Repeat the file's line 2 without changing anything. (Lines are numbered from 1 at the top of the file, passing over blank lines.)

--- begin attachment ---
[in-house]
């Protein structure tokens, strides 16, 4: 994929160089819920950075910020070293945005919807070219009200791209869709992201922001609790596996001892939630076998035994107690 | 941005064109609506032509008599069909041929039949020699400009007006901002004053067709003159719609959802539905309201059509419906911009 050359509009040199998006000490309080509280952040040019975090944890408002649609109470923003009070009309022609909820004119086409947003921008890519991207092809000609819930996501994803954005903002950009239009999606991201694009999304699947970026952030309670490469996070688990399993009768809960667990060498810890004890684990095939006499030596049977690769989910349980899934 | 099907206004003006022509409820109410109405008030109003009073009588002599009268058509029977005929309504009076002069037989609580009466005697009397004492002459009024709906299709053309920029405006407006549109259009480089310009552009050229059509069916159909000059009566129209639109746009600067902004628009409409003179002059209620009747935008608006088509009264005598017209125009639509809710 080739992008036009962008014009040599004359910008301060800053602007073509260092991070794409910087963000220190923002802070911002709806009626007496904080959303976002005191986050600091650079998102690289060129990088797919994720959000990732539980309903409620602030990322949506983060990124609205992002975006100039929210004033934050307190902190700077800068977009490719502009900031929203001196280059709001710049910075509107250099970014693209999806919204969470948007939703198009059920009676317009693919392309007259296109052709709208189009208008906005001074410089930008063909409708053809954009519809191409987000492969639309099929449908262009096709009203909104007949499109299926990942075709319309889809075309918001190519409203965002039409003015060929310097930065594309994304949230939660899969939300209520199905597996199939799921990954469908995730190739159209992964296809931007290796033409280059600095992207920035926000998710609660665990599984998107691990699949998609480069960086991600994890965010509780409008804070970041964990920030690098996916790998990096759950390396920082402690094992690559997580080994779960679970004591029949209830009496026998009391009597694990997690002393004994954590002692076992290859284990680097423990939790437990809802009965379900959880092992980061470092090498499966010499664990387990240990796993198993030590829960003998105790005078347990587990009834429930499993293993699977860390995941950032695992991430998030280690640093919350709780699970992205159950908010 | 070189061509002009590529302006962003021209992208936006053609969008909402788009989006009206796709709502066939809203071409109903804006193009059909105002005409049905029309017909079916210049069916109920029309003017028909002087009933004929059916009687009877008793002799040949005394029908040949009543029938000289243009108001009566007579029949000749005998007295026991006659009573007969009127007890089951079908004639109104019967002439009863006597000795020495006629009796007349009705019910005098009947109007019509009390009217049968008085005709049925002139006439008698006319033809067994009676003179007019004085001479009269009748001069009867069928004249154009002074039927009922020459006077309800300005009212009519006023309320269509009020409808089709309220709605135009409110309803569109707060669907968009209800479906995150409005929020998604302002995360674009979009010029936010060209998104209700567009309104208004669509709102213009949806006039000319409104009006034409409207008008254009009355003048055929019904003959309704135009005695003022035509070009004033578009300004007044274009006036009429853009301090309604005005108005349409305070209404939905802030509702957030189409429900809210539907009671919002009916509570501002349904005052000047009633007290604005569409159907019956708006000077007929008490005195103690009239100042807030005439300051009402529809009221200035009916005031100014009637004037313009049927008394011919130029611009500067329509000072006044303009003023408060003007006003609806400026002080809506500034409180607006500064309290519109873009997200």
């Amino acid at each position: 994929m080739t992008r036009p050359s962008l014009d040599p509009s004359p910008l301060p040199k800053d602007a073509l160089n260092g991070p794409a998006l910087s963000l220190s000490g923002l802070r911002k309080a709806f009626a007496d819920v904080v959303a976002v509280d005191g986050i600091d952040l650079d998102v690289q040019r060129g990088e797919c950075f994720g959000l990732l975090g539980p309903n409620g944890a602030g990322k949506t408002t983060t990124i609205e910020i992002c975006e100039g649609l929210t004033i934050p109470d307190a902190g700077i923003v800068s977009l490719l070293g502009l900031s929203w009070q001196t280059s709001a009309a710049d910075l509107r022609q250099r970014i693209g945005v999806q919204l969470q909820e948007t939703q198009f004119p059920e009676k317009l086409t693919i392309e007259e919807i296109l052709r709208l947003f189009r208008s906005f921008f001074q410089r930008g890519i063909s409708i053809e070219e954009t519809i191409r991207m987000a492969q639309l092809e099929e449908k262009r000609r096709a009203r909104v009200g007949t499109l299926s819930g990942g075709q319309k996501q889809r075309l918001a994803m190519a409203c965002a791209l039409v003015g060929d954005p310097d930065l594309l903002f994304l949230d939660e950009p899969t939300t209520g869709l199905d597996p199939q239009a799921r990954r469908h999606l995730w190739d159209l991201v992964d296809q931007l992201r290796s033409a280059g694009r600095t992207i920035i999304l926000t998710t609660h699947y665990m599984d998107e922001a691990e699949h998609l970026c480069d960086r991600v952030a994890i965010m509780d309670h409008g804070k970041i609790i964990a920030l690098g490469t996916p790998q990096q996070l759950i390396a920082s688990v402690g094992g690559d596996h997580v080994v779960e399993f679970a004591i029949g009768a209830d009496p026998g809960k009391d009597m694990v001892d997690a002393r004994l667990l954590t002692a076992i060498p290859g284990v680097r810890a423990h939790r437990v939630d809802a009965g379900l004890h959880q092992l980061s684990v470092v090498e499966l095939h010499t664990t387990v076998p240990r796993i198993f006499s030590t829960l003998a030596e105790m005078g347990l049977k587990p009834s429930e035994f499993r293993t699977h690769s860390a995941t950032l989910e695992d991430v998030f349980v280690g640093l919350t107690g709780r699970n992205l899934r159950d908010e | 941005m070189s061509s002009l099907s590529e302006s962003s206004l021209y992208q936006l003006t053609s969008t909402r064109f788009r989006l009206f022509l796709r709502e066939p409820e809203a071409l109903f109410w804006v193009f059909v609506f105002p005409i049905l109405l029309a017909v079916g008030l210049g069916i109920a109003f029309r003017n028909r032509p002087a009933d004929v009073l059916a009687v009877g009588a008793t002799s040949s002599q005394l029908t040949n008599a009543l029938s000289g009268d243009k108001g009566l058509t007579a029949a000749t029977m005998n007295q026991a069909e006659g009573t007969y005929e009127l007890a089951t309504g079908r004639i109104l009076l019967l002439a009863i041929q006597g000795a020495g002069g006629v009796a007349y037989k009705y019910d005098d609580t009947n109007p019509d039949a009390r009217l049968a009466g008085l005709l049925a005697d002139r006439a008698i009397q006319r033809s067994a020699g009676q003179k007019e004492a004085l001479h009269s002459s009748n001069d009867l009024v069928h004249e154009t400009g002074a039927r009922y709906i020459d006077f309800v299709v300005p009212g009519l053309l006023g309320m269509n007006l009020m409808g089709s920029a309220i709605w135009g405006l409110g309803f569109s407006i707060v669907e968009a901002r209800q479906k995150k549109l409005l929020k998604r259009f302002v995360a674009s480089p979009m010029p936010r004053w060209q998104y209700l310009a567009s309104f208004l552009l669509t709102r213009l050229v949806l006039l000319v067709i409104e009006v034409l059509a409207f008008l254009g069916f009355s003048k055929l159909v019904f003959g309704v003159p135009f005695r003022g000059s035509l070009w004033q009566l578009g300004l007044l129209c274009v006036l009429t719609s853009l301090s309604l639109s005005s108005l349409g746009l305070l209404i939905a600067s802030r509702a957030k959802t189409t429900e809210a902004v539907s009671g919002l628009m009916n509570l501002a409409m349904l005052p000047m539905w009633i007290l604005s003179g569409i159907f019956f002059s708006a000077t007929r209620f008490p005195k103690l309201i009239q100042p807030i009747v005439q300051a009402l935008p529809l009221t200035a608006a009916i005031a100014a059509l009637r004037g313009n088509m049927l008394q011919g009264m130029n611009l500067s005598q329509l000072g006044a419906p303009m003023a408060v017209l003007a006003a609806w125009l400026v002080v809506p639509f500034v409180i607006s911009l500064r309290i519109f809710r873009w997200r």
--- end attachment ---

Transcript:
């Protein structure tokens, strides 16, 4: 994929160089819920950075910020070293945005919807070219009200791209869709992201922001609790596996001892939630076998035994107690 | 941005064109609506032509008599069909041929039949020699400009007006901002004053067709003159719609959802539905309201059509419906911009 050359509009040199998006000490309080509280952040040019975090944890408002649609109470923003009070009309022609909820004119086409947003921008890519991207092809000609819930996501994803954005903002950009239009999606991201694009999304699947970026952030309670490469996070688990399993009768809960667990060498810890004890684990095939006499030596049977690769989910349980899934 | 099907206004003006022509409820109410109405008030109003009073009588002599009268058509029977005929309504009076002069037989609580009466005697009397004492002459009024709906299709053309920029405006407006549109259009480089310009552009050229059509069916159909000059009566129209639109746009600067902004628009409409003179002059209620009747935008608006088509009264005598017209125009639509809710 080739992008036009962008014009040599004359910008301060800053602007073509260092991070794409910087963000220190923002802070911002709806009626007496904080959303976002005191986050600091650079998102690289060129990088797919994720959000990732539980309903409620602030990322949506983060990124609205992002975006100039929210004033934050307190902190700077800068977009490719502009900031929203001196280059709001710049910075509107250099970014693209999806919204969470948007939703198009059920009676317009693919392309007259296109052709709208189009208008906005001074410089930008063909409708053809954009519809191409987000492969639309099929449908262009096709009203909104007949499109299926990942075709319309889809075309918001190519409203965002039409003015060929310097930065594309994304949230939660899969939300209520199905597996199939799921990954469908995730190739159209992964296809931007290796033409280059600095992207920035926000998710609660665990599984998107691990699949998609480069960086991600994890965010509780409008804070970041964990920030690098996916790998990096759950390396920082402690094992690559997580080994779960679970004591029949209830009496026998009391009597694990997690002393004994954590002692076992290859284990680097423990939790437990809802009965379900959880092992980061470092090498499966010499664990387990240990796993198993030590829960003998105790005078347990587990009834429930499993293993699977860390995941950032695992991430998030280690640093919350709780699970992205159950908010 | 070189061509002009590529302006962003021209992208936006053609969008909402788009989006009206796709709502066939809203071409109903804006193009059909105002005409049905029309017909079916210049069916109920029309003017028909002087009933004929059916009687009877008793002799040949005394029908040949009543029938000289243009108001009566007579029949000749005998007295026991006659009573007969009127007890089951079908004639109104019967002439009863006597000795020495006629009796007349009705019910005098009947109007019509009390009217049968008085005709049925002139006439008698006319033809067994009676003179007019004085001479009269009748001069009867069928004249154009002074039927009922020459006077309800300005009212009519006023309320269509009020409808089709309220709605135009409110309803569109707060669907968009209800479906995150409005929020998604302002995360674009979009010029936010060209998104209700567009309104208004669509709102213009949806006039000319409104009006034409409207008008254009009355003048055929019904003959309704135009005695003022035509070009004033578009300004007044274009006036009429853009301090309604005005108005349409305070209404939905802030509702957030189409429900809210539907009671919002009916509570501002349904005052000047009633007290604005569409159907019956708006000077007929008490005195103690009239100042807030005439300051009402529809009221200035009916005031100014009637004037313009049927008394011919130029611009500067329509000072006044303009003023408060003007006003609806400026002080809506500034409180607006500064309290519109873009997200």